student profile: Ms Yufei He


Thesis work

Thesis title: Animation as semiosis�towards a stratified metafunctional model of animation

Supervisors: Theodoor VAN LEEUWEN, James MARTIN

Thesis abstract:

Animation is widely acknowledged for dynamically visualizing information and has been increasingly used in educational context. However, the growing presence of animation used for educational purposes has not been accompanied by well-informed studies that focus on the semiotic features of animation (Berney & Bétrancourt, 2016; Ploetzner & Lowe, 2012). This study proposes a systematic model of animation by drawing on two concepts of stratification and metafunction which are important for the modelling of semiotic systems in the tradition of Systemic Functional Semiotics and Social Semiotics. The expression plane of animation is concerned with changed elements, with different changed elements realizing different ideational and textual meaning on the content plane.

In terms of ideational meaning on the content plane, there are two major types of figure, action figure and manifestation figure, with action figure featuring a more elaborate meaning-making potential. Figures are combined to form figure complexes with different logico-semantic relations. A textual meaning system of information is presented to show the different information structure of animation.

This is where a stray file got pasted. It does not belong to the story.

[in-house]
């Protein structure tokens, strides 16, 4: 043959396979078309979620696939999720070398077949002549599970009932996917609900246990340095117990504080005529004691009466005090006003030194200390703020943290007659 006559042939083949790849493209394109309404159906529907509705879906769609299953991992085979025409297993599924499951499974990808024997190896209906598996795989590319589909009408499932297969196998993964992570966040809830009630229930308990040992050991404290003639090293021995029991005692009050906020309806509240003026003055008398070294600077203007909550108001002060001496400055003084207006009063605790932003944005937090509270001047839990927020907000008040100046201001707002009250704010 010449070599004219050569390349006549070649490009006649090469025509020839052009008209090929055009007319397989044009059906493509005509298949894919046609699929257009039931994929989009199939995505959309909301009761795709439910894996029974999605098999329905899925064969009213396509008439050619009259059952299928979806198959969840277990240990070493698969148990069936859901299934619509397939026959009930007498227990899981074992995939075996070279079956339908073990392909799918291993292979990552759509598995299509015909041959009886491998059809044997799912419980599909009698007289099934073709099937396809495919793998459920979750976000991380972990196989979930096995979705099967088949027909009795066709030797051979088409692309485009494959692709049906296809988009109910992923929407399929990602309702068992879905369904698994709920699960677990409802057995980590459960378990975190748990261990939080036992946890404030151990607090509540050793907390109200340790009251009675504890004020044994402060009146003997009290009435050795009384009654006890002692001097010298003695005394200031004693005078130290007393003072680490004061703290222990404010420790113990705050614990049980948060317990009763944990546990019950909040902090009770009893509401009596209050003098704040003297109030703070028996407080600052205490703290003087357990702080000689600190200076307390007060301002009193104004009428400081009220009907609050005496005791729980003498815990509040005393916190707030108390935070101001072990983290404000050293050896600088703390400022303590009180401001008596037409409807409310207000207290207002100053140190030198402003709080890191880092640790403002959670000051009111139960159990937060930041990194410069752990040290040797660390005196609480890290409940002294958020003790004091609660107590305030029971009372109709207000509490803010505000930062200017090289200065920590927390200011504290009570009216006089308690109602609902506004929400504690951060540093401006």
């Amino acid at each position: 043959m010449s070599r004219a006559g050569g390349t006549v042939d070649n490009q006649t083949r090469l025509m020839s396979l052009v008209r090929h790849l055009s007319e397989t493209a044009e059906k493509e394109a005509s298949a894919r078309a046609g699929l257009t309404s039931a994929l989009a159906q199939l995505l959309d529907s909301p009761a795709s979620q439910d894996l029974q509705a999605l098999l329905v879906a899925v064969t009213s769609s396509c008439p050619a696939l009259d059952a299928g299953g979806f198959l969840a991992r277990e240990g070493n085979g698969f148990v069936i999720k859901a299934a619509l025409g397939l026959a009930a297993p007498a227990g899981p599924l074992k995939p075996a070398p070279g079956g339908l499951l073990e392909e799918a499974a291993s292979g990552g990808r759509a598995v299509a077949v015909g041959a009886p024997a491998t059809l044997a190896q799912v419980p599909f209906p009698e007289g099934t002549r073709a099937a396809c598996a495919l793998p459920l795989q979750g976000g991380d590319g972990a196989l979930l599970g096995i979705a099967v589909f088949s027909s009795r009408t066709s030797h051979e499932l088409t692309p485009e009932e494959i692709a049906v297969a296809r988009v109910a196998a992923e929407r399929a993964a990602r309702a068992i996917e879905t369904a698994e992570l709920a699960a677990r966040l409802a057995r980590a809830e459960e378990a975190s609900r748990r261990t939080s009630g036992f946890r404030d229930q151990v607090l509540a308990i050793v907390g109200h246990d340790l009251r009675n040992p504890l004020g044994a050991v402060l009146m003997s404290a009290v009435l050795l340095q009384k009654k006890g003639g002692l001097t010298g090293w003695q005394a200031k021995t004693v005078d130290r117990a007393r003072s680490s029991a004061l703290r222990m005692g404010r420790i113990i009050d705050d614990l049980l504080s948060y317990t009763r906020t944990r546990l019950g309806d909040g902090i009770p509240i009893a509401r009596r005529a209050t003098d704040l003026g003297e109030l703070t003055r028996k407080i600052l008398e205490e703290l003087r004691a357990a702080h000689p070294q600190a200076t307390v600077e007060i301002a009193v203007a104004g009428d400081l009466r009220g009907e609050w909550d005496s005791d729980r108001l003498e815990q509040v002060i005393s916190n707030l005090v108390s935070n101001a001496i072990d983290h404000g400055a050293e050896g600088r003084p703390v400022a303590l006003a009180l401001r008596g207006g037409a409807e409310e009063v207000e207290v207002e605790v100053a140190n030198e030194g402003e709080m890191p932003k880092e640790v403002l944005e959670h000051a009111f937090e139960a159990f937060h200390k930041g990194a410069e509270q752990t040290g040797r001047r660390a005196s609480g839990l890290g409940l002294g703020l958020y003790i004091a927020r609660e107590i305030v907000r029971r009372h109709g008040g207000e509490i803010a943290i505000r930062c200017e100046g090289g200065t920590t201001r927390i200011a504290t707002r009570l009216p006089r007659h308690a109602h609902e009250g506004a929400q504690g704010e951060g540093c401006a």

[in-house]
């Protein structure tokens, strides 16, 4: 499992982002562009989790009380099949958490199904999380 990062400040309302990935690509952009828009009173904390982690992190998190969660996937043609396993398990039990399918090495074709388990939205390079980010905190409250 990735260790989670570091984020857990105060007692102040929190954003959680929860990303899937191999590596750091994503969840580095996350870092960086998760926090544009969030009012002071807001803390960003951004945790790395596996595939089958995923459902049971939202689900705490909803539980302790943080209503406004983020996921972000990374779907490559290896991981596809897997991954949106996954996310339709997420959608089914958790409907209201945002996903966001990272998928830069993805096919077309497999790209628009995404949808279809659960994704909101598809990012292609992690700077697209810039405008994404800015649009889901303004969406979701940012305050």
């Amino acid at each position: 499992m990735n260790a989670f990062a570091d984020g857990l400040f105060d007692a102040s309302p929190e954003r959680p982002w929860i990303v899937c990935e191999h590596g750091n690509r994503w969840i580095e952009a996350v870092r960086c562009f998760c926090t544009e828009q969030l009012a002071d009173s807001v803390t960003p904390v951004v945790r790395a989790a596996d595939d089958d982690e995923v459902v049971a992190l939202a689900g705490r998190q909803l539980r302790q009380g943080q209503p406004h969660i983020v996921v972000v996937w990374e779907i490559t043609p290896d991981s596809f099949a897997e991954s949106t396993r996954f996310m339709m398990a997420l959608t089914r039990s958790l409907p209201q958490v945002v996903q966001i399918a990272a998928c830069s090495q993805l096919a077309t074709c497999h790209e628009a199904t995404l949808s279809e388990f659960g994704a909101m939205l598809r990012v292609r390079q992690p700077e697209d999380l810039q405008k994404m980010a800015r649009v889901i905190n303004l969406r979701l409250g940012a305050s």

Based on the stratified metafunctional model of animation and drawing on the recent framework of field (Doran, 2018; Martin and Doran, forthcoming), this study examined the affordances of different animation in construing field. It is found that figure complex is an important mechanism to build complex field relations and different information structure of animation have different affordances in composing ideational meaning. In summary, animated videos are not homogenous: there are differences between different animated videos as well as within a single animation. It is hoped that the proposed model of animation can offer some insights for modeling semiosis other than language and for the selection and use of animation in science education.


Berney, S., & Bétrancourt, M. (2016). Does animation enhance learning? A meta-analysis. Computers and Education, 101, 150–167.

Doran, Y.J. (2018). Field relations: Ideational meaning across semiosis. Presentation at SFL research seminar in the University of Sydney.

Martin, J. R. and Doran, Y. J. (forthcoming) Field Relations: understanding Scientific Explanations. In K. Maton, J. R. Martin and Y. J. Doran (eds) Studying Science: Knowledge, Language, Pedagogy. London: Routledge.

Ploetzner, R., & Lowe, R. (2012). A systematic characterisation of expository animations. Computers in Human Behavior, 28(3), 781–794.

Note: This profile is for a student at the University of Sydney. Views presented here are not necessarily those of the University.